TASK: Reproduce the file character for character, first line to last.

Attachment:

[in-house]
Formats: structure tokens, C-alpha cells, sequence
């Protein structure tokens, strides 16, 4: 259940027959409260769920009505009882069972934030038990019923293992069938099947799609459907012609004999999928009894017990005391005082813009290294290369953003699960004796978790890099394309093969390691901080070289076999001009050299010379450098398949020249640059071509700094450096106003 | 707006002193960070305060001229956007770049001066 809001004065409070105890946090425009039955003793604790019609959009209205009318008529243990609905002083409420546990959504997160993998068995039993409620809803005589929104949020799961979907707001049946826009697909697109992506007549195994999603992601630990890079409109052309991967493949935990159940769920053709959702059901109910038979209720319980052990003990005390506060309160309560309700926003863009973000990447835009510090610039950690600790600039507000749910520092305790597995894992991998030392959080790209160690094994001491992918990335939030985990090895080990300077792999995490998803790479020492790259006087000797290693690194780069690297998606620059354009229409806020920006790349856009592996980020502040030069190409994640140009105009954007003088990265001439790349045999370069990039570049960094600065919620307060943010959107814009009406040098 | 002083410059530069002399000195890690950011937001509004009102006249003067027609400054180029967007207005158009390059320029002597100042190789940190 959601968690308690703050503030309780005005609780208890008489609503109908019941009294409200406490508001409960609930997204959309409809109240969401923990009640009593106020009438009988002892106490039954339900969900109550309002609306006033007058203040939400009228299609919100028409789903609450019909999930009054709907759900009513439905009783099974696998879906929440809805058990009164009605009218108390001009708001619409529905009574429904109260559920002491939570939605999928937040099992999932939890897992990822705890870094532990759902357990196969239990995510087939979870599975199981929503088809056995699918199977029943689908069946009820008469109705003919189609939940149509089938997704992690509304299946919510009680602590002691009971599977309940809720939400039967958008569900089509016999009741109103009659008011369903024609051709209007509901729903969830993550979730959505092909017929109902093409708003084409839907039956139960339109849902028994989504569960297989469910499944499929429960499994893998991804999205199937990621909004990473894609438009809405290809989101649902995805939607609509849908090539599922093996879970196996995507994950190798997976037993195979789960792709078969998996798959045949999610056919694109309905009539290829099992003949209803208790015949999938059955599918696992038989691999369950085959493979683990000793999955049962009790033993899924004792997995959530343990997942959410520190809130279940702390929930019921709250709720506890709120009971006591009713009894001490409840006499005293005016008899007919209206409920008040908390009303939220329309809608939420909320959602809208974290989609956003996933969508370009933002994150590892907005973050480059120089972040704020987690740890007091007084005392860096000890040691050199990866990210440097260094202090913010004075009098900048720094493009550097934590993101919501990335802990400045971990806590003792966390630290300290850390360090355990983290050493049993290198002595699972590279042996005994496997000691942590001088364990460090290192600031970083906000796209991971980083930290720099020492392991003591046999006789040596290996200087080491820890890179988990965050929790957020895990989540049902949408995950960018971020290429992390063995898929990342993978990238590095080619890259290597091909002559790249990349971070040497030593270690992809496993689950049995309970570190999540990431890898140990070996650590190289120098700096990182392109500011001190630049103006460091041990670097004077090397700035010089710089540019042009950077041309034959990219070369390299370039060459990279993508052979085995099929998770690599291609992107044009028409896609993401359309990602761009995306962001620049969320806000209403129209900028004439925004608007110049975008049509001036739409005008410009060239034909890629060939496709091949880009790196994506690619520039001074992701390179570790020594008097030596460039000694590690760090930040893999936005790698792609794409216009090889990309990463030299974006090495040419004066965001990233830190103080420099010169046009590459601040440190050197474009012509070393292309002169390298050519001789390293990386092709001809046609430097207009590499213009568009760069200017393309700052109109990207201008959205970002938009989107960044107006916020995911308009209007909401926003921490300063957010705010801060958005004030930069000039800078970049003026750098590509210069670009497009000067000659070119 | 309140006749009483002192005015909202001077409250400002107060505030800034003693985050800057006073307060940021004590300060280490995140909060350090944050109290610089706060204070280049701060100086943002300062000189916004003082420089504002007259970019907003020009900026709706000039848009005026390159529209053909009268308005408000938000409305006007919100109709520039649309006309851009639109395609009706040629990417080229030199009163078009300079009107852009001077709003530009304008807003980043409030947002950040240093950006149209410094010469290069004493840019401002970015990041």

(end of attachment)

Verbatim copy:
[in-house]
Formats: structure tokens, C-alpha cells, sequence
């Protein structure tokens, strides 16, 4: 259940027959409260769920009505009882069972934030038990019923293992069938099947799609459907012609004999999928009894017990005391005082813009290294290369953003699960004796978790890099394309093969390691901080070289076999001009050299010379450098398949020249640059071509700094450096106003 | 707006002193960070305060001229956007770049001066 809001004065409070105890946090425009039955003793604790019609959009209205009318008529243990609905002083409420546990959504997160993998068995039993409620809803005589929104949020799961979907707001049946826009697909697109992506007549195994999603992601630990890079409109052309991967493949935990159940769920053709959702059901109910038979209720319980052990003990005390506060309160309560309700926003863009973000990447835009510090610039950690600790600039507000749910520092305790597995894992991998030392959080790209160690094994001491992918990335939030985990090895080990300077792999995490998803790479020492790259006087000797290693690194780069690297998606620059354009229409806020920006790349856009592996980020502040030069190409994640140009105009954007003088990265001439790349045999370069990039570049960094600065919620307060943010959107814009009406040098 | 002083410059530069002399000195890690950011937001509004009102006249003067027609400054180029967007207005158009390059320029002597100042190789940190 959601968690308690703050503030309780005005609780208890008489609503109908019941009294409200406490508001409960609930997204959309409809109240969401923990009640009593106020009438009988002892106490039954339900969900109550309002609306006033007058203040939400009228299609919100028409789903609450019909999930009054709907759900009513439905009783099974696998879906929440809805058990009164009605009218108390001009708001619409529905009574429904109260559920002491939570939605999928937040099992999932939890897992990822705890870094532990759902357990196969239990995510087939979870599975199981929503088809056995699918199977029943689908069946009820008469109705003919189609939940149509089938997704992690509304299946919510009680602590002691009971599977309940809720939400039967958008569900089509016999009741109103009659008011369903024609051709209007509901729903969830993550979730959505092909017929109902093409708003084409839907039956139960339109849902028994989504569960297989469910499944499929429960499994893998991804999205199937990621909004990473894609438009809405290809989101649902995805939607609509849908090539599922093996879970196996995507994950190798997976037993195979789960792709078969998996798959045949999610056919694109309905009539290829099992003949209803208790015949999938059955599918696992038989691999369950085959493979683990000793999955049962009790033993899924004792997995959530343990997942959410520190809130279940702390929930019921709250709720506890709120009971006591009713009894001490409840006499005293005016008899007919209206409920008040908390009303939220329309809608939420909320959602809208974290989609956003996933969508370009933002994150590892907005973050480059120089972040704020987690740890007091007084005392860096000890040691050199990866990210440097260094202090913010004075009098900048720094493009550097934590993101919501990335802990400045971990806590003792966390630290300290850390360090355990983290050493049993290198002595699972590279042996005994496997000691942590001088364990460090290192600031970083906000796209991971980083930290720099020492392991003591046999006789040596290996200087080491820890890179988990965050929790957020895990989540049902949408995950960018971020290429992390063995898929990342993978990238590095080619890259290597091909002559790249990349971070040497030593270690992809496993689950049995309970570190999540990431890898140990070996650590190289120098700096990182392109500011001190630049103006460091041990670097004077090397700035010089710089540019042009950077041309034959990219070369390299370039060459990279993508052979085995099929998770690599291609992107044009028409896609993401359309990602761009995306962001620049969320806000209403129209900028004439925004608007110049975008049509001036739409005008410009060239034909890629060939496709091949880009790196994506690619520039001074992701390179570790020594008097030596460039000694590690760090930040893999936005790698792609794409216009090889990309990463030299974006090495040419004066965001990233830190103080420099010169046009590459601040440190050197474009012509070393292309002169390298050519001789390293990386092709001809046609430097207009590499213009568009760069200017393309700052109109990207201008959205970002938009989107960044107006916020995911308009209007909401926003921490300063957010705010801060958005004030930069000039800078970049003026750098590509210069670009497009000067000659070119 | 309140006749009483002192005015909202001077409250400002107060505030800034003693985050800057006073307060940021004590300060280490995140909060350090944050109290610089706060204070280049701060100086943002300062000189916004003082420089504002007259970019907003020009900026709706000039848009005026390159529209053909009268308005408000938000409305006007919100109709520039649309006309851009639109395609009706040629990417080229030199009163078009300079009107852009001077709003530009304008807003980043409030947002950040240093950006149209410094010469290069004493840019401002970015990041």